', data.topic) }; } }, { ftype: 'rowwrap' }], columns: [{ text: 'Name', flex: 1, dataIndex: 'name' }] });

 

In the preceding code, we are not only displaying the name of the book; we are using the rowbody to display the topic of the book as well.

The first step is to declare the rowbody feature. One very important thing to be noted is that rowbody will be initially hidden, unless you override the getAdditionalData method.

If we execute the preceding code, we will get the following output:

Ext JS 4 First Look A practical guide including examples of the new features in Ext JS 4 and tips to migrate from Ext JS 3 with this book and ebook.
Published: January 2012
eBook Price: $26.99
Book Price: $44.99
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(For more resources on JavaScript, see here.)

Grid plugins

Ext JS 4 also introduces a plugin package with five classes: Editing, CellEditing, RowEditing, HeaderResizing, and DragDrop.

The Editing class is an abstract class that provides common methods and properties for editing a grid. Its subclasses are CellEditing and RowEditing.

Ext.grid.plugin.CellEditing

The CellEditing plugin enables editing in a particular cell of the grid. When you click on the cell (the cell has to be enabled for editing) the editor (field instance or field configuration) will open and we can edit its value.

Before we get to the code for the cell that needs to be edited, we will declare a store:

Ext.define('Contact', { extend: 'Ext.data.Model', fields: ['name', 'email','phone'] }); var Contacts = Ext.create('Ext.data.Store', { model: 'Contact', data: [ {name: 'Loiane', email: 'me@loiane.com', phone: '1234-5678'}, {name: 'Peter', email: 'peter@email.com', phone: '2222-2222'}, {name: 'Ane', email: 'ane@email.com', phone: '3333-3333'}, {name: 'Harry', email: 'harry@email.com', phone: '4444-4444'}, {name: 'Camile', email: 'camile@email.com', phone: '5555-5555'} ] });

Now, let's get to the code for the cell that needs to be edited:

Ext.create('Ext.grid.Panel', { renderTo: Ext.getBody(), frame: true, store: Contacts, width: 350, title: 'Contacts', selType: 'cellmodel', columns: [{ text: 'Name', flex: 1, dataIndex: 'name' },{ text: 'Email', flex: 1, dataIndex: 'email', editor: { xtype:'textfield', allowBlank:false } },{ text: 'Phone', flex: 1, dataIndex: 'phone', editor: { xtype:'textfield', allowBlank:false } }], plugins: [ Ext.create('Ext.grid.plugin.CellEditing', { clicksToEdit: 1 }) ] });

In the preceding code, we have to pay attention to a few things: the first one is the plugins declaration. We declared a CellEditing plugin and we also set the clicksToEdit property to 1, which means the users have to click on the specific cell to be able to edit it. Declaring only the plugin is not enough in order to make the cell editable. We also have to add the editor option to the cell.

We declared, inside the columns property, an editor property. The editor property is an Ext.form.field.Field object, which means you can use its properties to configure as if it is a text field, a combobox, a checkbox, or any other component from the field package. The columns are editable only after adding the editor property. In the preceding example, we added the editor property to the Email and Phone columns, so these columns become editable when we click on them. We did not add the editor property for the Name column, thus it will not be editable when we click on it.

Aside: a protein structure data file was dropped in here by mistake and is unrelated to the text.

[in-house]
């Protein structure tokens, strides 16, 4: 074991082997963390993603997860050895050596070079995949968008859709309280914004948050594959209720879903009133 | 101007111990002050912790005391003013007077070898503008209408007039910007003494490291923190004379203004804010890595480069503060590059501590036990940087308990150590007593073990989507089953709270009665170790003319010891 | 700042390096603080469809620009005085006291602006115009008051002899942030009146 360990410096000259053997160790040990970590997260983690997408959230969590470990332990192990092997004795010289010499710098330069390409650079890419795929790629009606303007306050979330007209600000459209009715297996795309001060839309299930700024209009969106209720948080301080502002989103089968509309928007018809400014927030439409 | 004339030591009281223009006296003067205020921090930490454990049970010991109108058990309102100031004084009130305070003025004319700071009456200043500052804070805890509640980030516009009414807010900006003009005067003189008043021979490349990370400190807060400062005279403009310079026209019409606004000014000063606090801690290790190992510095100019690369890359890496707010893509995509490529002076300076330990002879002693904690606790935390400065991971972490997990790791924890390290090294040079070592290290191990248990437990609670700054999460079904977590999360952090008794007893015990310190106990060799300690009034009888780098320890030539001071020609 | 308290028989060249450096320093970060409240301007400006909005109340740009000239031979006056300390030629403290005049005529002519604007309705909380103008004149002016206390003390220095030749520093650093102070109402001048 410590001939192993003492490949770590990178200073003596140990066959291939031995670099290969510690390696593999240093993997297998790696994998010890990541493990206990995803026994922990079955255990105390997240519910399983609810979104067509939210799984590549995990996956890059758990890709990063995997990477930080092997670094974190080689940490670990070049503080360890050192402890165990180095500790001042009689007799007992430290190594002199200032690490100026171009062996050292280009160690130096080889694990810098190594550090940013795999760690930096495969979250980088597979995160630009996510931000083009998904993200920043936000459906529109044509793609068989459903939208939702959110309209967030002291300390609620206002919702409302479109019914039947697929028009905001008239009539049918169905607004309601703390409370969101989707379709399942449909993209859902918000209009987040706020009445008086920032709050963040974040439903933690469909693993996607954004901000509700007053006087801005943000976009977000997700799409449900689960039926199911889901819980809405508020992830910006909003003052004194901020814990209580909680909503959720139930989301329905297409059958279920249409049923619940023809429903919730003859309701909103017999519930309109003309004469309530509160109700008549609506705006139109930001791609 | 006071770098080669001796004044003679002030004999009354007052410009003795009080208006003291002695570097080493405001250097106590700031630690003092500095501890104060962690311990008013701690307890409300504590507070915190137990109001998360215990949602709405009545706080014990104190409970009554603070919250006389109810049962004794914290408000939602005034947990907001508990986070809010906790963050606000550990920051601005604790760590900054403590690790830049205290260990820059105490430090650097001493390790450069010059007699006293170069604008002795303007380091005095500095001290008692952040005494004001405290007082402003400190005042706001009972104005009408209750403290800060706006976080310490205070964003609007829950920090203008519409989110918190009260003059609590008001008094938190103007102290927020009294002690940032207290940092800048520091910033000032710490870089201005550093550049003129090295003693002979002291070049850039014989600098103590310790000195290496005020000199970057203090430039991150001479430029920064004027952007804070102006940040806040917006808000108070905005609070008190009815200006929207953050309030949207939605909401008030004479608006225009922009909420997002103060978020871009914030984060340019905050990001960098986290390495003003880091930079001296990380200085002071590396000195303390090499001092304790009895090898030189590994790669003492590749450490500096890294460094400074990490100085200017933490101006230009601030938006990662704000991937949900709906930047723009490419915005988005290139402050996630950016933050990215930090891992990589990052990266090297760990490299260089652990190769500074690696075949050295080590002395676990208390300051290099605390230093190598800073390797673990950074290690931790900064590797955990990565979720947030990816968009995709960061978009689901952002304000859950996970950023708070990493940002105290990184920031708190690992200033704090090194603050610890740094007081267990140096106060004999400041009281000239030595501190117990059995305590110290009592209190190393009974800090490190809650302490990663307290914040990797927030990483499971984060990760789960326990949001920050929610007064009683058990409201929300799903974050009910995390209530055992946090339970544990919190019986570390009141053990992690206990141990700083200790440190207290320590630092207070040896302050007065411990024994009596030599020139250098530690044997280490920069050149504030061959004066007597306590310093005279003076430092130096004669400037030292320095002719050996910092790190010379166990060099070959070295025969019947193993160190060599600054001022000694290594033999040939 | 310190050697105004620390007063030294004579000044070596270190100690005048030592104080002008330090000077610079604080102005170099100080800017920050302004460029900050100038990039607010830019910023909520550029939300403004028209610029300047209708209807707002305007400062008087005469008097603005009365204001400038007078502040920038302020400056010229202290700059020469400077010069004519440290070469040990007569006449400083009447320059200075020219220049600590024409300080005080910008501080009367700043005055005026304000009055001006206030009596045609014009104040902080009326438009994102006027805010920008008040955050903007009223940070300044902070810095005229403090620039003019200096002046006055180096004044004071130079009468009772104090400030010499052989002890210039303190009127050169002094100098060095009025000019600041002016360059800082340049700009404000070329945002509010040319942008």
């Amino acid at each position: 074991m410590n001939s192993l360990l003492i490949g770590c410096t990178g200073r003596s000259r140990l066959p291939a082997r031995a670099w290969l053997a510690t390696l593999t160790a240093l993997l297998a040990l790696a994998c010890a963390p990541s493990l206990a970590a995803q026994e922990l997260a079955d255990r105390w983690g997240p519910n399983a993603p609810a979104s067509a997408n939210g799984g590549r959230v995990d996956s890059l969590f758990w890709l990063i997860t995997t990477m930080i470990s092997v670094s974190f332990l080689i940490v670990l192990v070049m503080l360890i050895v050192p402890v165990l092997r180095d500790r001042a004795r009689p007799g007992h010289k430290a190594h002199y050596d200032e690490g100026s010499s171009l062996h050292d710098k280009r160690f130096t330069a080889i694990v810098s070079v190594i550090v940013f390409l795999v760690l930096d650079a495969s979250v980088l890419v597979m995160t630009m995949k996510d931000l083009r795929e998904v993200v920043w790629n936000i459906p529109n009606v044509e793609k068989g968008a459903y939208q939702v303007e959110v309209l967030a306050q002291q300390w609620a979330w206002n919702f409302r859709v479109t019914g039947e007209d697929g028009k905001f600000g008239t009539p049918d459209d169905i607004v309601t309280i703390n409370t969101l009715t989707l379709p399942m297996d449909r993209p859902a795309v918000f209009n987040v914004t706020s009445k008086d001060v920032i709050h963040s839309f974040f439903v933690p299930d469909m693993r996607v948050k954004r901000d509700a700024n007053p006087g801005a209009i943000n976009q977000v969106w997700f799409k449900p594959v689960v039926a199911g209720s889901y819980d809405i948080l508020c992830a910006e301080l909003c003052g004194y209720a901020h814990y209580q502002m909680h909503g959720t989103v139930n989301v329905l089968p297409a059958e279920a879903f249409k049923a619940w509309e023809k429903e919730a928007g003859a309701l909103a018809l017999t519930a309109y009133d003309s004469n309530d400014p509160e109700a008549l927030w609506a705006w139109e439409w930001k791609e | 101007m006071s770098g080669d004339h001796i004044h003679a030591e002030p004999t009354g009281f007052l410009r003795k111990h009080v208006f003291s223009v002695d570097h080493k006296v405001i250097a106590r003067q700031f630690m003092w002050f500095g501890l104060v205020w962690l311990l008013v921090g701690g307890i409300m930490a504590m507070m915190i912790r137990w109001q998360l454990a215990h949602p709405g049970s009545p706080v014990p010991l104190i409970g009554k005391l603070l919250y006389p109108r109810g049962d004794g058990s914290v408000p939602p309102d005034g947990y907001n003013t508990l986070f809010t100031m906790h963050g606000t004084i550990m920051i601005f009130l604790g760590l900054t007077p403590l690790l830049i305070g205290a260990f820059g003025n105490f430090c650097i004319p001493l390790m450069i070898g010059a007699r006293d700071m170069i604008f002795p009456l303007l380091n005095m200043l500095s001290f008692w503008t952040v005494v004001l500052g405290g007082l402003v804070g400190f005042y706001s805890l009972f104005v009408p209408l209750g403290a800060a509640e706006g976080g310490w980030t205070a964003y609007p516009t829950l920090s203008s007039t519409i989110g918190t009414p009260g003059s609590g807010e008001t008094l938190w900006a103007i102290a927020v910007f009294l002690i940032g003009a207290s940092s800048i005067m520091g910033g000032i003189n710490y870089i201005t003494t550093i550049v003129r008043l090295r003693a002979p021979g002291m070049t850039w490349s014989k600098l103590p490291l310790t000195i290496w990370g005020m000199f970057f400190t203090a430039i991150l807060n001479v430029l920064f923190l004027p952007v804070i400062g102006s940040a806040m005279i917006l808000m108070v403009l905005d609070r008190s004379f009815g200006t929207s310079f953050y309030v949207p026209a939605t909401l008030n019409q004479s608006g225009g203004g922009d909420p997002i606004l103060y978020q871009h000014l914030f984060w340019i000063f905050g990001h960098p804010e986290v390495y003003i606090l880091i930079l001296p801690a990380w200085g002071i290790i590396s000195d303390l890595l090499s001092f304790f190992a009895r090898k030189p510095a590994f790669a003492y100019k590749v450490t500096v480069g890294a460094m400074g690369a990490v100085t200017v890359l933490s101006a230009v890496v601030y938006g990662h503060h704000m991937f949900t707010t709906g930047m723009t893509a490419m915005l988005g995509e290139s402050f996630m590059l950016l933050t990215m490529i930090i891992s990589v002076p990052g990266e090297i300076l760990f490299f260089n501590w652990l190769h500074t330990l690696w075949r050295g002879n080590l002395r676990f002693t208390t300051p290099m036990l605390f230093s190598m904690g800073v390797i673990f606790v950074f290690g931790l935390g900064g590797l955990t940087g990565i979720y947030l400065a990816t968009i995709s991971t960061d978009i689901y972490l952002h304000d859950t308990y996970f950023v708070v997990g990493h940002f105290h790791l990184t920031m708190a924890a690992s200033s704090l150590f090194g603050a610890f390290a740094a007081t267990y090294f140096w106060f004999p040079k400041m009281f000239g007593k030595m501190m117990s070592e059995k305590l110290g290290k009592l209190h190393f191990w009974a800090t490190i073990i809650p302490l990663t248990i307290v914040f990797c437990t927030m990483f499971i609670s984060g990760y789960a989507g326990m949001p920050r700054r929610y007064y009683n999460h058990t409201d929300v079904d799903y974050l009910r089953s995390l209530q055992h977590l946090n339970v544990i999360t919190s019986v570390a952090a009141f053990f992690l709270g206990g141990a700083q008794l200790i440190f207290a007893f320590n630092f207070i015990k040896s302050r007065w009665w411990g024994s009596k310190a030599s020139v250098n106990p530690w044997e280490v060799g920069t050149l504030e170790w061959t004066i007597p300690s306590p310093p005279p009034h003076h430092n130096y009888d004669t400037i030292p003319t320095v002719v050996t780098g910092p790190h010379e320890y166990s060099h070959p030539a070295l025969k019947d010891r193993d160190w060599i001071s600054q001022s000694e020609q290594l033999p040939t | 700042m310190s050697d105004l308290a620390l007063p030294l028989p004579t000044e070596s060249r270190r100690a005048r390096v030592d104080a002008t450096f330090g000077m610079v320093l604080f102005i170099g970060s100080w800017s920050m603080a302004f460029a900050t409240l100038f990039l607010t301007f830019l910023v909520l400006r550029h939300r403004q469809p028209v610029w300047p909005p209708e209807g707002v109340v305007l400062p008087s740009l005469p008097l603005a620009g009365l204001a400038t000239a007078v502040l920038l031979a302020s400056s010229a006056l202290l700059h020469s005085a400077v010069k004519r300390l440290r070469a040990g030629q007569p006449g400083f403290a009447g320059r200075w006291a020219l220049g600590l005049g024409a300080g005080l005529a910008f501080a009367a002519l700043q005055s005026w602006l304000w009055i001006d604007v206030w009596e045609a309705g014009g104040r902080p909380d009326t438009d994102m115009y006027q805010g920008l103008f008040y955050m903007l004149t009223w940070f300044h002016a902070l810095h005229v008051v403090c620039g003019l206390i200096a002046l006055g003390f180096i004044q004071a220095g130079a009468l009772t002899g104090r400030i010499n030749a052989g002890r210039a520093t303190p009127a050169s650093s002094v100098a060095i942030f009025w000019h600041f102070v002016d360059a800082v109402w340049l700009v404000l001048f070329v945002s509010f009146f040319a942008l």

Another highlighted line is the selType property. We set cellModel as the selection model (known as the sm property in Ext JS 3), which means that, when we click on a row of the grid, the cell we clicked on will be selected. The default one is rowModel, which selects the entire row, including all columns.

If we execute the preceding code, we will have the following output:

Ext.grid.plugin.RowEditing

The RowEditing plugin enables editing in a particular row of the grid. When you click on the row, the editor (a form) will open and we can edit the row values:

Ext.create('Ext.grid.Panel', { renderTo: Ext.getBody(), frame: true, store: Contacts, width: 350, title: 'Contacts', selType: 'rowmodel', columns: [{ text: 'Name', flex: 1, dataIndex: 'name' },{ text: 'Email', flex: 1, dataIndex: 'email', editor: { xtype:'textfield', allowBlank:false } },{ text: 'Phone', flex: 1, dataIndex: 'phone', editor: { xtype:'textfield', allowBlank:false } }], plugins: [ Ext.create('Ext.grid.plugin.RowEditing', { clicksToEdit: 1 }) ] });

In the preceding code, we declared the RowEditing plugin in the plugins declaration. As in the CellEditing example, we also set clicksToEdit to 1, so the user will have to click only once on the row to open the editor.

We need to add the editor to the columns/cells; otherwise the column will not be editable, just like the CellEditing plugin.

We also highlighted the selType line in the preceding code. We set its value to rowmodel, meaning that, when we click on a row in the grid, the entire row will be selected, including all its columns.

When we execute the preceding code, we will have the following output:

Saving the data to the server

To save the data to the server, we need to change the Store to support the four CRUD (create, read, update, delete) actions, as follows:

var Contacts = Ext.create('Ext.data.Store', { model: 'Contact', proxy: { type: 'ajax', api: { read : 'contact/view.php', create : 'contact/create.php', update: 'contact/update.php', destroy: 'contact/delete.php' }, reader: { type: 'json', root: 'data', successProperty: 'success' }, writer: { type: 'json', writeAllFields: true, encode: false, root: 'data' } } });

We can also add a toolbar with Add and Delete buttons to the grid, to perform all the four CRUD operations:

var rowEditor = Ext.create('Ext.grid.plugin.RowEditing', { clicksToEdit: 1 }) var grid = Ext.create('Ext.grid.Panel', { //other config options plugins: rowEditor, dockedItems: [{ xtype: 'toolbar', items: [{ text: 'Add', handler : function() { rowEditor.cancelEdit(); // Create a record instance through the ModelMana var r = Ext.ModelManager.create({ name: 'New Contact', email: 'newcontact@email.com', phone: '1111-1111' }, 'Contact'); Contacts.insert(0, r); rowEditor.startEdit(0, 0); } },{ text: 'Delete', handler: function() { var sm = grid.getSelectionModel(); rowEditor.cancelEdit(); Contacts.remove(sm.getSelection()); if (store.getCount() > 0) { sm.select(0); } } }] }] });